Thursday, August 16, 2012

First taniwha, now Ruamoko - what next?


Due respect for Maori culture is one thing. Expecting us to swallow primitive superstition is quite another – yet I heard a reporter on Morning Report this morning solemnly relaying a Maori warning that recent volcanic activity on White Island and Mt Tongariro was a sign that Ruamoko, the god of earthquakes and volcanoes, was unhappy about the way the government was proceeding with the partial sale of state assets.
This comes only a couple of weeks after the Maori Council’s lawyer, Felix Geiringer, invoked the Maori belief in taniwha at the Waitangi Tribunal hearing on water rights.

I suppose some people might see it as valid to cite taniwha as symbolic spiritual guardians of the waterways, which is what Geiringer was trying to convey. But then he went further: “People say ‘in this resource is my taniwha, my guardian spirit. He protects me, he protects my water resource. He’s not your taniwha so if you are going to use that resource without my permission, he will do terrible things to you’.”
This invites ridicule. It crosses the line between politically correct genuflection to Maori cultural beliefs – which you could argue, at a stretch, is a legitimate theatrical ploy for a lawyer wanting to wring the most out of an argument before the Waitangi Tribunal – and outright shamanism. I can imagine Geiringer’s late father, a notorious contrarian and iconoclast, snorting with derision.

As if citing taniwha wasn’t bad enough, we’re reduced to an even more abject embrace of stone-age superstition when the state-owned radio network can report, with a straight face, that the Maori god of earthquakes and volcanoes is cutting up rough because he (she?) doesn’t like what the government is doing.
What next? Will we be told that Tangaroa, the sea god, plans to unleash a tsunami that will rise up from Wellington Harbour and destroy the Beehive? Will Radio New Zealand report that John Key is at risk of being hit by a bolt of lightning directed at his head by Tawhirimatea, the weather god? Once we start bowing to atavistic mumbo-jumbo, anything becomes possible.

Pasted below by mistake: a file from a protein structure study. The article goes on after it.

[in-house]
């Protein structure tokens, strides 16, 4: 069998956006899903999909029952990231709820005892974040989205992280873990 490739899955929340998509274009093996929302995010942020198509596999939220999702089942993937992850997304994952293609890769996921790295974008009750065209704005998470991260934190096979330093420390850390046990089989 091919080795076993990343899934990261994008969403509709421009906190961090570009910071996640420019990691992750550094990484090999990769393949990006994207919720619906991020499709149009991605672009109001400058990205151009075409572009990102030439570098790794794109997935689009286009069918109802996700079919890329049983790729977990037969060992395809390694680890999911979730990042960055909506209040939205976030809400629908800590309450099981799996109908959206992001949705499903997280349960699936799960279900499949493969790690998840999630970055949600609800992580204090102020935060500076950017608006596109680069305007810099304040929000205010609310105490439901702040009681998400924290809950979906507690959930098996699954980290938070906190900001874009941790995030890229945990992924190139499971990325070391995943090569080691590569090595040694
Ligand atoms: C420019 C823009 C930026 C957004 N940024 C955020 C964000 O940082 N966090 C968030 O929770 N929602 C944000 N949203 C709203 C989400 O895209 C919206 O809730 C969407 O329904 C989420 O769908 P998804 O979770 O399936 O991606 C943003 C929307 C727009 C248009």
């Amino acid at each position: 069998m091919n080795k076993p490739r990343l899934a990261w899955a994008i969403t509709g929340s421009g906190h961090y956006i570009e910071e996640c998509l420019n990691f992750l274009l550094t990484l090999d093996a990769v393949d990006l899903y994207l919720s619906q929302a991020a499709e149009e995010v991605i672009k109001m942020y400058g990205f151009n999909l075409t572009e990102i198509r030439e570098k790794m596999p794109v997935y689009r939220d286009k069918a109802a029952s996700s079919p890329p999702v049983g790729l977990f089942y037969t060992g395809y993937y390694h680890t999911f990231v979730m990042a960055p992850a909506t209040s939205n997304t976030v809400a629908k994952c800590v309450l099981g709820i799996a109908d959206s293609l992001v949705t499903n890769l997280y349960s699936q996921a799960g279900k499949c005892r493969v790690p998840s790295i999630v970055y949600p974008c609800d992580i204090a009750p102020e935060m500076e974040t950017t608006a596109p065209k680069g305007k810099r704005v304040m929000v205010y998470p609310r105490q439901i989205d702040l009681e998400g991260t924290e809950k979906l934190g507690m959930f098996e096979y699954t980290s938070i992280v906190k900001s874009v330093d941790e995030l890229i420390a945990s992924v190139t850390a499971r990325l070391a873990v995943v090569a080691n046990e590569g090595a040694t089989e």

6 comments:

Jigsaw said...

It's just another step along the way...recall how Helen Clark-at least an agnostic never objected to Maori prayers at every occasion. How such missionary influenced judean-christian ritual came to be part of the 'indigeous' people's culture is beyond reasoning.

conzervative said...

Great blog Karl. Critiqued (favourably) and re-posted (as below), and taken a step further ("Jesus eats Taniwha) which argues that Maori abandoned their old gods in the late 19thC. and embraced Christianity, so this is a cultural fraud, as you argue. Good on you for raising this interesting cultural spiritual-political issue.

http://conzervative.wordpress.com/2012/08/17/jesus-eats-taniwha

brian_smaller said...

I have just cast a spell that killed all taniwha. If anyone says that a taniwha objects to anything from now on they are making it up. They are all dead.

Bill Forster said...

I heard the same thing on NatRad and I smirked derisively as well. I totally agree, these people are spouting nonsense and it is madness to give unworthy respect to mythology and the fading echoes of primitive world views.

But, and it's a big but, we should be consistent. Stand back and look at the big picture. There is no sensible reason to give the slightest credence to *any* religious belief. Man invented god, it's a stark and obvious truth to anyone who has the courage to seriously examine the issue. So sure, mock Ruamoko. It's nuts. But so are all religions including Judeo-Christian beliefs that so many NZers accept as somehow sensible and rational without so much as a second thought.

Vaughan said...

I don't agree with Bill's view that there is no sensible reason to give the slightest credence to any religious belief.

In my opinion, there are great truths underlying the teachings of the world religions.

We need to distinguish these truths from superstitions.

We don't say that because there have been-- and still are -- inaccurate scientific theories that nobody should give credence to science. The same should be the case with religion.

Bill Forster said...

Vaughan, please let me know a single great truth underlying the teachings of world religions. I am skeptical to say the least.